Michigan defensive back Raymon Taylor, center, celebrates with defensive end Craig Roh, left, and safety Jordan Kovacs after scoring a touchdown on a 63-yard interception.
WEST LAFAYETTE, Ind. — The jubilation among the Michigan football team was warranted. The Wolverines had just won their first road game of the season and their Big Ten opener, and quarterback Denard Robinson had completed a record-setting day.
As Michigan coach Brady Hoke stepped to the podium to speak to the media after Saturday’s 44-13 win at Purdue, his voice was drowned out by the whoops and hollers of his team inside the locker room. That pandemonium came in the wake of Michigan’s first win in three weeks.
After a loss to Notre Dame, followed by the team’s bye week, the Wolverines wasted no time asserting themselves Saturday at Ross-Ade Stadium.
Michigan took a 14-0 lead on its first two possessions in a manner that wasn’t so much overwhelming as it was methodical. Fitzgerald Toussaint capped off a 17-play drive with a one-yard touchdown run with 4:40 left in the first, then scored his second touchdown — also a one-yard run — 32 seconds into the second quarter to finish an eight-play, 63-yard drive.
Even with a cushion, Michigan’s defense faced a test. Purdue cut Michigan’s lead to 28-10 on O.J. Ross’ four-yard touchdown catch with 10 seconds left in the first half, but the Wolverines (3-2, 1-0 Big Ten) thwarted any momentum that the Boilermakers attempted to create from Ross’ touchdown.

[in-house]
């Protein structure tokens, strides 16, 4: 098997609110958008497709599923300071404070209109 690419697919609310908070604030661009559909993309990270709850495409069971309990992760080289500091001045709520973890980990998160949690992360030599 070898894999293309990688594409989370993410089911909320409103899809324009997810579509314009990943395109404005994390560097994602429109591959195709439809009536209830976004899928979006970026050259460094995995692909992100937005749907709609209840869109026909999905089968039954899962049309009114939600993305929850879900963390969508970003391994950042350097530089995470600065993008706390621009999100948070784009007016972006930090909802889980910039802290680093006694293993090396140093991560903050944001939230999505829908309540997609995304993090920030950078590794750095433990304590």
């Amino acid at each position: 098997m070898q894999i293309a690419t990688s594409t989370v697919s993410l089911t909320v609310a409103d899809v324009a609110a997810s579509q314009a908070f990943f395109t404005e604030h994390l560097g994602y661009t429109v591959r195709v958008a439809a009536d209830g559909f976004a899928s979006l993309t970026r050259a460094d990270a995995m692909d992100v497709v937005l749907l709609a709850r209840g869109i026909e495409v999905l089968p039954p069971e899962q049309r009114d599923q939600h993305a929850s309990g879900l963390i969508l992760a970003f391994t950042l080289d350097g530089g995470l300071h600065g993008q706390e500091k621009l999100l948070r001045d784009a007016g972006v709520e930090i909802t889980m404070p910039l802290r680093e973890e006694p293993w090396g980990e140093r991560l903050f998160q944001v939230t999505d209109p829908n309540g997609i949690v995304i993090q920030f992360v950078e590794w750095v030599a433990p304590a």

“We had to keep punching on them,” Michigan linebacker Kenny Demens said. “They’re a good football team. They could have easily gotten back into the game. [Hoke] made it a point, just to go out there and just to keep punching.”
Finally, in the fourth quarter, Robinson became the Big Ten’s most prolific rushing quarterback of all-time. With an 11-yard carry on second-and-8 from the Purdue 25, Robinson passed Indiana quarterback Antwaan Randle El, who set the previous record of 3,895 career rushing yards in 2001.
Robinson finished with 235 yards on 24 carries and ended the game with 3,905 yards so far for his career.
“I want to be accountable to the team, and when I stepped out there, I said, ‘I want to be accountable, and I want to do whatever it takes for me to win for Michigan,’ and that’s what I did,” said Robinson, who finished 8 for 16 passing with 105 yards and one touchdown, a 23-yard pass to Devin Gardner that gave Michigan a 28-3 lead with 3:14 left in the first half.
Michigan’s defense also set its own tone. Jake Ryan sacked Purdue quarterback Caleb TerBush (16 of 25 passing for 105 yards, one touchdown, and one interception) on the first play of Purdue’s second drive, and the Wolverines held the Boilermakers to 213 yards rushing and passing.
The Wolverines’ offense even got a boost from its defense — Raymon Taylor’s 63-yard interception return gave Michigan a 21-0 lead less than three minutes into the second quarter.
"We didn’t want to sit back and wait for plays to come to us,” said Demens, one of three Wolverines with six tackles. “We wanted to make the efforts and impacts on our side of the ball.”
Purdue quarterbacks TerBush, Robert Marve, and Rob Henry finished with 157 yards on 23 of 35 completions but weren’t able to string together a consistent offensive effort. Purdue (3-2, 0-1) got inside the Michigan 20 only twice and kicked two field goals — Paul Griggs’ 40-yard boot that cut Michigan’s lead to 21-3 with 7:01 left in the second quarter and his 37-yard kick less than three minutes into the fourth quarter.
Purdue searched for a spark on offense, even inserting Marve in the third quarter in place of TerBush — less than a month after Marve sustained an ACL injury in a loss at Notre Dame. In the end, even that was futile.
“I don’t think there was one specific time that decided the game,” said Purdue coach Danny Hope. “We weren’t able to execute our game plan and [Michigan] was able. Robert Marve gave us a shot in the arm and gave us a chance at that point. It was consistent throughout the game that they played better and executed better than we did.”
Contact Rachel Lenzi at: firstname.lastname@example.org, 419-724-6510 or on Twitter @RLenziBlade.